Microplastics from ship paints – “an underestimated source?
Before the study, did you have the concrete “suspicion” that components of marine paints could be responsible for a significant proportion of microplastics?
Barbara M. Scholz-Böttcher: There have been related publications whose results indicated that ship paint or paint particles play a conspicuous role in the microplastic spectrum recorded. In particular, studies of lakes and harbour areas with high shipping frequency, should be mentioned here. We, too, have detected particles of alkyd paints in sediments of the Warnow River in a former survey.
Completely surprising for us in our new study was to find unusual and high plastic related signals far out at sea, in very offshore areas. These differed greatly from those of water samples examined reflecting typical packaging plastics such as polyethylene, polypropylene or PET. Polymers that characterise the microplastic composition in close vicinity to the coast.
This unexpected composition of the microplastic fraction in the water samples we studied prompted us to look for potential sources outside of typical plastic waste. In doing so, we came across the plastic-based binders of marine paints as a possible and plausible interpretive approach.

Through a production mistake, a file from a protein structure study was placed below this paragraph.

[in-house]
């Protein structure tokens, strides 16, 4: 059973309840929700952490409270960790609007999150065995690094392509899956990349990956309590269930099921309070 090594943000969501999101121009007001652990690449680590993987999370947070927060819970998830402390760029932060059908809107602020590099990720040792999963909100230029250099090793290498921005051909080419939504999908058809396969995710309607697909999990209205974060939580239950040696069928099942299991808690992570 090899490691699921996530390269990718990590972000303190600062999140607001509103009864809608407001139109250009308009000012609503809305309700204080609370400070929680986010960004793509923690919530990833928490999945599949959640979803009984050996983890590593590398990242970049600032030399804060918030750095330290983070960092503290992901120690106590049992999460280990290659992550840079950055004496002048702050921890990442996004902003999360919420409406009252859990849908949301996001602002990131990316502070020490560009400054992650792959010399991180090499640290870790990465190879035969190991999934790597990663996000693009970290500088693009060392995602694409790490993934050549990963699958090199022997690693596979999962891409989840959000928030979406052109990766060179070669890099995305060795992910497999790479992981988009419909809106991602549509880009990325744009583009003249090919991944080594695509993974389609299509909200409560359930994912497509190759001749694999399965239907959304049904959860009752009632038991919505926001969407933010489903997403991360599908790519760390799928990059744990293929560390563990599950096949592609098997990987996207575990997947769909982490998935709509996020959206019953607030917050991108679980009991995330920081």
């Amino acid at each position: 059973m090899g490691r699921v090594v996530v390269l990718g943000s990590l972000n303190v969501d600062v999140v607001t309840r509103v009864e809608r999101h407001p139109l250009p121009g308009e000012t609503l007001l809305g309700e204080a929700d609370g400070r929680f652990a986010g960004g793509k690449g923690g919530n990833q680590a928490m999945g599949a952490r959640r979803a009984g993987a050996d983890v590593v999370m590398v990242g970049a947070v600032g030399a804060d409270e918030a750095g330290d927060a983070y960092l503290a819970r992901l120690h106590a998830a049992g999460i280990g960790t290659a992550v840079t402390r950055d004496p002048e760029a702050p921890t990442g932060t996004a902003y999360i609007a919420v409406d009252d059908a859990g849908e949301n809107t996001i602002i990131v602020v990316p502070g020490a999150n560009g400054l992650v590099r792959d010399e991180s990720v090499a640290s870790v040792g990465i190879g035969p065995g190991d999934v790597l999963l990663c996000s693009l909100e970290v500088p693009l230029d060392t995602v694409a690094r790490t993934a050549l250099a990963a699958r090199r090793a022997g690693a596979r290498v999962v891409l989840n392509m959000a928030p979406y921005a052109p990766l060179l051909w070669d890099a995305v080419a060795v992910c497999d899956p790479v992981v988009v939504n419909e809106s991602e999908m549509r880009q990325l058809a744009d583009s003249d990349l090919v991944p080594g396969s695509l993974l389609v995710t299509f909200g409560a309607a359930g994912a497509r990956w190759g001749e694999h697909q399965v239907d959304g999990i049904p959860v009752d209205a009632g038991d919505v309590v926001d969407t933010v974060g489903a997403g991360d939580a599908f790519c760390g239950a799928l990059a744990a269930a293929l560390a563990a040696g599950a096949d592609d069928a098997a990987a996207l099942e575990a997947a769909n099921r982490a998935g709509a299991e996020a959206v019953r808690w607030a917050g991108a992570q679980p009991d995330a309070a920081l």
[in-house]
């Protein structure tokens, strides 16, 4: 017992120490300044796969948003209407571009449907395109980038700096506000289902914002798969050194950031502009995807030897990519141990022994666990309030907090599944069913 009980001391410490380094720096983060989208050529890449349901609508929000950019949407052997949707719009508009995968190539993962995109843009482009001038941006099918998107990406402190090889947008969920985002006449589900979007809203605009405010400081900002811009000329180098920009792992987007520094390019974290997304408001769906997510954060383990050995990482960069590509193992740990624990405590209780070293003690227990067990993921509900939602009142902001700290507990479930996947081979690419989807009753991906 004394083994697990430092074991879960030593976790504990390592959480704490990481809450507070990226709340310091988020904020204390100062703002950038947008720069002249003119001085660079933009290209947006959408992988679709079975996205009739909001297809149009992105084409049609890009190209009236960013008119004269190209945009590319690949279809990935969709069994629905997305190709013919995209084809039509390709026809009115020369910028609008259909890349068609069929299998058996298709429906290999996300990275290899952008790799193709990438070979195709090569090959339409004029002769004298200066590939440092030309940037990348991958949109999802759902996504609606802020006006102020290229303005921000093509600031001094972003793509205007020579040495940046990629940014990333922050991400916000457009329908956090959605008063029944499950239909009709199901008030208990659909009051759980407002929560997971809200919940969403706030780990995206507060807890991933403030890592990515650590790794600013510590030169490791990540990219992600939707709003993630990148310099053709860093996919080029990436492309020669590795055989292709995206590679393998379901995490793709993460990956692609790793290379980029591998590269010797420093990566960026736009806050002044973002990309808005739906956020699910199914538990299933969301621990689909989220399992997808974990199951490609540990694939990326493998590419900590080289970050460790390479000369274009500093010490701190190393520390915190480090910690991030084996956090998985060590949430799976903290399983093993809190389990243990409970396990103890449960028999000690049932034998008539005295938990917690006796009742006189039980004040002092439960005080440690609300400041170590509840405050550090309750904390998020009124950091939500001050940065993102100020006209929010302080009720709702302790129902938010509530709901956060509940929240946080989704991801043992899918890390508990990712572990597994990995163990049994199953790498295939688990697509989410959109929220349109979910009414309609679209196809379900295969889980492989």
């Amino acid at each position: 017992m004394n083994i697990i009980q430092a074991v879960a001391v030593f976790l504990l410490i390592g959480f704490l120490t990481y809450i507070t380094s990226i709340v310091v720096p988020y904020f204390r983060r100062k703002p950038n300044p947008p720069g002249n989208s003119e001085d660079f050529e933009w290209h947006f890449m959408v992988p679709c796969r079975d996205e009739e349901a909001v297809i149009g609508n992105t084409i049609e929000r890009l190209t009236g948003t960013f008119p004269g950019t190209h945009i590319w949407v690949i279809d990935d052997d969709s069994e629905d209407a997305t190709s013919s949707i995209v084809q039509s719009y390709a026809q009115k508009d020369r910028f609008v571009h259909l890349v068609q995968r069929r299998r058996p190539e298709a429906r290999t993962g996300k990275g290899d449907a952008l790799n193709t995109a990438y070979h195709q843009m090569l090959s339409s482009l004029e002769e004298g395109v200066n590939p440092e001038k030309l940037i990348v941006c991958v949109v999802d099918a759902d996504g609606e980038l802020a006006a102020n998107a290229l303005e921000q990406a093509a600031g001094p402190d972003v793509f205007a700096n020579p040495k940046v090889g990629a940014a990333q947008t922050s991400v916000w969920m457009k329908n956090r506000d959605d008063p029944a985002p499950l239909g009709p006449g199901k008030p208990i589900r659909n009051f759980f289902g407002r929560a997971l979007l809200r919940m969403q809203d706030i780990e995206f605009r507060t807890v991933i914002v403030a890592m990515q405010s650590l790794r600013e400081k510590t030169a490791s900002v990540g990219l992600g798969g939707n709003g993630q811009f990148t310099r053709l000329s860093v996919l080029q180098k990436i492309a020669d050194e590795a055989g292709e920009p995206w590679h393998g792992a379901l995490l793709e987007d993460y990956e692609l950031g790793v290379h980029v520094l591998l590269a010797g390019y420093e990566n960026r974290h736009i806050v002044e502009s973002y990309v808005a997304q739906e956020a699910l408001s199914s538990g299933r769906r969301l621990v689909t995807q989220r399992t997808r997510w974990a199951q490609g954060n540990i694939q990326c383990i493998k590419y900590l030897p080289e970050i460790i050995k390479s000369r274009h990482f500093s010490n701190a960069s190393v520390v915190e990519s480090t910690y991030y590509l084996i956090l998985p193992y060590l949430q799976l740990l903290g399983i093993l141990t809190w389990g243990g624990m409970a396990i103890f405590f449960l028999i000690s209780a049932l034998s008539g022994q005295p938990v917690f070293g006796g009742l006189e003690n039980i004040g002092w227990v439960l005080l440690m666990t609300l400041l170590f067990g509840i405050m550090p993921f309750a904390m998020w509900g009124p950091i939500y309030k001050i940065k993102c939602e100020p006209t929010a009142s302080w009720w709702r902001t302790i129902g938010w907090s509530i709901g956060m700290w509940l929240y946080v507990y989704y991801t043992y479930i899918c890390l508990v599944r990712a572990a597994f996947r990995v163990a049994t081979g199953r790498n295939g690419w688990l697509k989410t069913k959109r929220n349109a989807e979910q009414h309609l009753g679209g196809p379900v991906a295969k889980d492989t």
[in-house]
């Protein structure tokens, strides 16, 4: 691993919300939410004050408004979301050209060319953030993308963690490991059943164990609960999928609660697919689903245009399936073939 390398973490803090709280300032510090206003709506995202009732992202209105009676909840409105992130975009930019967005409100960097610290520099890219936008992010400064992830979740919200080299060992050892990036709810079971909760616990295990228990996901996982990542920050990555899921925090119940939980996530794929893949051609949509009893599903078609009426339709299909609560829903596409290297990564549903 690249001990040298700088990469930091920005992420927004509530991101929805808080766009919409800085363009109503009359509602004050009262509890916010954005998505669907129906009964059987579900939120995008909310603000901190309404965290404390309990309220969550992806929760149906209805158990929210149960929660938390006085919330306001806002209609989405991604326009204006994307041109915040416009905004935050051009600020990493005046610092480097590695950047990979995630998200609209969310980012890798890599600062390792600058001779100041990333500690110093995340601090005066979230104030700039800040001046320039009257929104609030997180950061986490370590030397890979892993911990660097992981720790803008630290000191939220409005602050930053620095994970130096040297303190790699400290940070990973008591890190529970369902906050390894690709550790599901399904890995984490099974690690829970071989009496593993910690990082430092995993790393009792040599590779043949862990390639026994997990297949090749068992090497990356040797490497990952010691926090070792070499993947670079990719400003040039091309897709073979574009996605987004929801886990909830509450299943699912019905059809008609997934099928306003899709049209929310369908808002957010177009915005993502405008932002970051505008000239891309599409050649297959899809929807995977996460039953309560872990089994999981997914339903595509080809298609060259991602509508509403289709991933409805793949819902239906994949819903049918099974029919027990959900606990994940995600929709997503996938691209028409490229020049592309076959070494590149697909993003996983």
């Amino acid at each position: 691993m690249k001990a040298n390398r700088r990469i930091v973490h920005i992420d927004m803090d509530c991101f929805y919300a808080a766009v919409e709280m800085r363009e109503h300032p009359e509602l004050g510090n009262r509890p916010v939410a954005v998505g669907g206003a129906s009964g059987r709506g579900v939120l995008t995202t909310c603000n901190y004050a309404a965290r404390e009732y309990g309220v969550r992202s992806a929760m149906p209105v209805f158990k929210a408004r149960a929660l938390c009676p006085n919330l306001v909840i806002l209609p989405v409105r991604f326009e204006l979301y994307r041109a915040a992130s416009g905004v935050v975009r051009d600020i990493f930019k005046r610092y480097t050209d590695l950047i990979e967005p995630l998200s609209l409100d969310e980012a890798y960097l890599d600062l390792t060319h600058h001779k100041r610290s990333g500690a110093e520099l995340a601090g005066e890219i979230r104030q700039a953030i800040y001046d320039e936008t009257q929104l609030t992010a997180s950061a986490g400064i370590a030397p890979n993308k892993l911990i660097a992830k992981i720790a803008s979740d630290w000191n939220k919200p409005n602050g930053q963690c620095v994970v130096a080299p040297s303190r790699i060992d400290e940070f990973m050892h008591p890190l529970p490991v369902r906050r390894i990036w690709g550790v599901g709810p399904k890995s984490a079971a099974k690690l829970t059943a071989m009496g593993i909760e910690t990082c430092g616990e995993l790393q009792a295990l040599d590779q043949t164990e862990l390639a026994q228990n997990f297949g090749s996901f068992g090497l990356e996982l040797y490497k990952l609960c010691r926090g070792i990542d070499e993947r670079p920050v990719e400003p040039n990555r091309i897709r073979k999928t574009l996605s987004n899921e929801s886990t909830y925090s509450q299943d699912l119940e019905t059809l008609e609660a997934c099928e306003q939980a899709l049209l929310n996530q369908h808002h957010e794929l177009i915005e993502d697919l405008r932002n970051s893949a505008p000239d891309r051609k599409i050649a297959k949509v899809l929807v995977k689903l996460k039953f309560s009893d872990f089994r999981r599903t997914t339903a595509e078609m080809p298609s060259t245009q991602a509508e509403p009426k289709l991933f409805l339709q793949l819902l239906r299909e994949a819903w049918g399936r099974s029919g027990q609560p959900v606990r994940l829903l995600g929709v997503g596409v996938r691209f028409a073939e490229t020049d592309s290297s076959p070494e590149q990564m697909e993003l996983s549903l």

Your study is the first to provide an overview of the mass distribution of microplastics in the southeastern North Sea. Why did you choose this approach?
Scholz-Böttcher: There are currently two common methods to quantify microplastics in environmental samples. One is the particle-based analysis, which uses spectroscopic methods. These data are of particular interest for ecotoxicological considerations. The smaller particles become, the more relevant they are for uptake by organisms.
But particle shapes are highly variable, have different size distributions. The smaller particles become, the more they are. Accordingly, this results in an enormous range of variation in counting numbers in-between similar samples. Comparing data on a particle basis is incredibly difficult. The relative distribution of plastic types based on particle abundances does not reflect their actual mass quantity distribution.